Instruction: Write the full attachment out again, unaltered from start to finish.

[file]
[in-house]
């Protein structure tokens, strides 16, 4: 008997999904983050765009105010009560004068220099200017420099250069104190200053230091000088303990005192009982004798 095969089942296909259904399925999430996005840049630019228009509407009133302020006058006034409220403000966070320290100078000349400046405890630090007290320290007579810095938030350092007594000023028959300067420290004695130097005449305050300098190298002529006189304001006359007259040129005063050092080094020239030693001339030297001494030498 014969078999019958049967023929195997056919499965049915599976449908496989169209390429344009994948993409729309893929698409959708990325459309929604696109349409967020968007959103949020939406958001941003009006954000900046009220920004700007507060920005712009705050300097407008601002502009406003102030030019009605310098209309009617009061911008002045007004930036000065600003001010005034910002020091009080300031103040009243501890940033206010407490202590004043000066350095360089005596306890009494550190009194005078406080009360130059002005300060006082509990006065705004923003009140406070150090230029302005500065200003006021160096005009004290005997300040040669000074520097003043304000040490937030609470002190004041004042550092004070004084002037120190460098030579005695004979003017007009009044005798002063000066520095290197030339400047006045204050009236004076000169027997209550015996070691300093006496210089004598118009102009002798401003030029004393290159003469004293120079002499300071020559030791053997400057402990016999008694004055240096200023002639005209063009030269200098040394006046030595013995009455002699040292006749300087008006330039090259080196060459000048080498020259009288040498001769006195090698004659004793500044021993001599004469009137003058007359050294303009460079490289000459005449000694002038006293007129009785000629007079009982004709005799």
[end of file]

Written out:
[in-house]
């Protein structure tokens, strides 16, 4: 008997999904983050765009105010009560004068220099200017420099250069104190200053230091000088303990005192009982004798 095969089942296909259904399925999430996005840049630019228009509407009133302020006058006034409220403000966070320290100078000349400046405890630090007290320290007579810095938030350092007594000023028959300067420290004695130097005449305050300098190298002529006189304001006359007259040129005063050092080094020239030693001339030297001494030498 014969078999019958049967023929195997056919499965049915599976449908496989169209390429344009994948993409729309893929698409959708990325459309929604696109349409967020968007959103949020939406958001941003009006954000900046009220920004700007507060920005712009705050300097407008601002502009406003102030030019009605310098209309009617009061911008002045007004930036000065600003001010005034910002020091009080300031103040009243501890940033206010407490202590004043000066350095360089005596306890009494550190009194005078406080009360130059002005300060006082509990006065705004923003009140406070150090230029302005500065200003006021160096005009004290005997300040040669000074520097003043304000040490937030609470002190004041004042550092004070004084002037120190460098030579005695004979003017007009009044005798002063000066520095290197030339400047006045204050009236004076000169027997209550015996070691300093006496210089004598118009102009002798401003030029004393290159003469004293120079002499300071020559030791053997400057402990016999008694004055240096200023002639005209063009030269200098040394006046030595013995009455002699040292006749300087008006330039090259080196060459000048080498020259009288040498001769006195090698004659004793500044021993001599004469009137003058007359050294303009460079490289000459005449000694002038006293007129009785000629007079009982004709005799």